Genetic Variants in CD44 and MAT1A Confer Susceptibility to Acute Skin Reaction in Breast Cancer Patients Undergoing Radiation Therapy

Kamalesh Dattaram Mumbrekar, Satish Rao Bola Sadashiva, Shama Prasada Kabekkodu, Donald Jerard Fernandes, Bejadi Manjunath Vadhiraja, Tomo Suga, Yoshimi Shoji, Fumiaki Nakayama, Takashi Imai, Kapaettu Satyamoorthy

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6 Citations (Scopus)

Abstract

Purpose Heterogeneity in radiation therapy (RT)-induced normal tissue toxicity is observed in 10% of cancer patients, limiting the therapeutic outcomes. In addition to treatment-related factors, normal tissue adverse reactions also manifest from genetic alterations in distinct pathways majorly involving DNA damage–repair genes, inflammatory cytokine genes, cell cycle regulation, and antioxidant response. Therefore, the common sequence variants in these radioresponsive genes might modify the severity of normal tissue toxicity, and the identification of the same could have clinical relevance as a predictive biomarker. Methods and Materials The present study was conducted in a cohort of patients with breast cancer to evaluate the possible associations between genetic variants in radioresponsive genes described previously and the risk of developing RT-induced acute skin adverse reactions. We tested 22 genetic variants reported in 18 genes (ie, NFE2L2, OGG1, NEIL3, RAD17, PTTG1, REV3L, ALAD, CD44, RAD9A, TGFβR3, MAD2L2, MAP3K7, MAT1A, RPS6KB2, ZNF830, SH3GL1, BAX, and XRCC1) using TaqMan assay-based real-time polymerase chain reaction. At the end of RT, the severity of skin damage was scored, and the subjects were dichotomized as nonoverresponders (Radiation Therapy Oncology Group grade <2) and overresponders (Radiation Therapy Oncology Group grade ≥2) for analysis. Results Of the 22 single nucleotide polymorphisms studied, the rs8193 polymorphism lying in the micro-RNA binding site of 3′-UTR of CD44 was significantly (P=.0270) associated with RT-induced adverse skin reactions. Generalized multifactor dimensionality reduction analysis showed significant (P=.0107) gene–gene interactions between MAT1A and CD44. Furthermore, an increase in the total number of risk alleles was associated with increasing occurrence of overresponses (P=.0302). Conclusions The genetic polymorphisms in radioresponsive genes act as genetic modifiers of acute normal tissue toxicity outcomes after RT by acting individually (rs8193), by gene–gene interactions (MAT1A and CD44), and/or by the additive effects of risk alleles.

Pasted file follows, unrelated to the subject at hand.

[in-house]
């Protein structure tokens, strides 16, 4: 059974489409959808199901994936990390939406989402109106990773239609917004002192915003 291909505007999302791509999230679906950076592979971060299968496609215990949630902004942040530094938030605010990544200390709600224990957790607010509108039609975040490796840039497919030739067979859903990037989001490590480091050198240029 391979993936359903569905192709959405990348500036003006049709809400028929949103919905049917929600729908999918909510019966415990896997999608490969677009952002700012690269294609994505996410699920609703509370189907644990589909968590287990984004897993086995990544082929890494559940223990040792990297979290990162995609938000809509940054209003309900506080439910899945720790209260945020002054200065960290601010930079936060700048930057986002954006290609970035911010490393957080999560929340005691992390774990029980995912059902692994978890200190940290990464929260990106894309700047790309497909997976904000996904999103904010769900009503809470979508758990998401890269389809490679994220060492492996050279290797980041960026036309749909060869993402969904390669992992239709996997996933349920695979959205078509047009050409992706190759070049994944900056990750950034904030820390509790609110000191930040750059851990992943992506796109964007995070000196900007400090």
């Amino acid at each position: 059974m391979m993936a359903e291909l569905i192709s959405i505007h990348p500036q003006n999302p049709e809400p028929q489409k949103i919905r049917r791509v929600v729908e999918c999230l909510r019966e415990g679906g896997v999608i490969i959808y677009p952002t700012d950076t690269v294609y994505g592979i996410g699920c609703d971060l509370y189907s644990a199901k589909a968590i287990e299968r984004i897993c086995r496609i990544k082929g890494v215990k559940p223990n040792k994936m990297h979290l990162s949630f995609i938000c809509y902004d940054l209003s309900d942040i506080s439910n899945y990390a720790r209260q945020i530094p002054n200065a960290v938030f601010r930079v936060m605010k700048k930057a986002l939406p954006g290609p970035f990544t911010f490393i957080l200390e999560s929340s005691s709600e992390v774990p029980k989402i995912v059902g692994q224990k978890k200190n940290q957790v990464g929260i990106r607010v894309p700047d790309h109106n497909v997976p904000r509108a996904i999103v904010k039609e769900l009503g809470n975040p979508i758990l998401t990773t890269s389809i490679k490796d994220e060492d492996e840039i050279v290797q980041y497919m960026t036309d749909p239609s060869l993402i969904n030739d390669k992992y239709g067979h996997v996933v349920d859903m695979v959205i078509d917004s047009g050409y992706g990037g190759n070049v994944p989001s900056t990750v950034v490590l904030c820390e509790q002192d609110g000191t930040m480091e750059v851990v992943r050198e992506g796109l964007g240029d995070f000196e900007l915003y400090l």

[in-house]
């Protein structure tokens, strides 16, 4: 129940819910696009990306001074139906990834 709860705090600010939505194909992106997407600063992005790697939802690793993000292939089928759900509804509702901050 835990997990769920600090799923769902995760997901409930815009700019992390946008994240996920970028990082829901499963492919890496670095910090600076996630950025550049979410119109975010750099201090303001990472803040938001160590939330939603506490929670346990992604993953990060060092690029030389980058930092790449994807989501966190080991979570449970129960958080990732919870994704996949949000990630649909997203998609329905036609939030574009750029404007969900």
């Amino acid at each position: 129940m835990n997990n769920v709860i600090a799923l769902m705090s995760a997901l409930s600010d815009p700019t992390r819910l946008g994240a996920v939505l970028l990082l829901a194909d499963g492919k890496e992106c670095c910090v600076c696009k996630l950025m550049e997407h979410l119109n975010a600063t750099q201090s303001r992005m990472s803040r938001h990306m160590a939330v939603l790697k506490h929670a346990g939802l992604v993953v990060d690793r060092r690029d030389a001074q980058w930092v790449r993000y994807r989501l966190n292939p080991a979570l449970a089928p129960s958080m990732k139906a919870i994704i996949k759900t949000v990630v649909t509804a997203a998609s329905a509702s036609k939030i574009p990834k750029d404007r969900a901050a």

Original languageEnglish
Pages (from-to)118-127
Number of pages10
JournalInternational Journal of Radiation Oncology Biology Physics
Volume97
Issue number1
DOIs
Publication statusPublished - 01-01-2017

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All Science Journal Classification (ASJC) codes

  • Radiation
  • Oncology
  • Radiology Nuclear Medicine and imaging
  • Cancer Research

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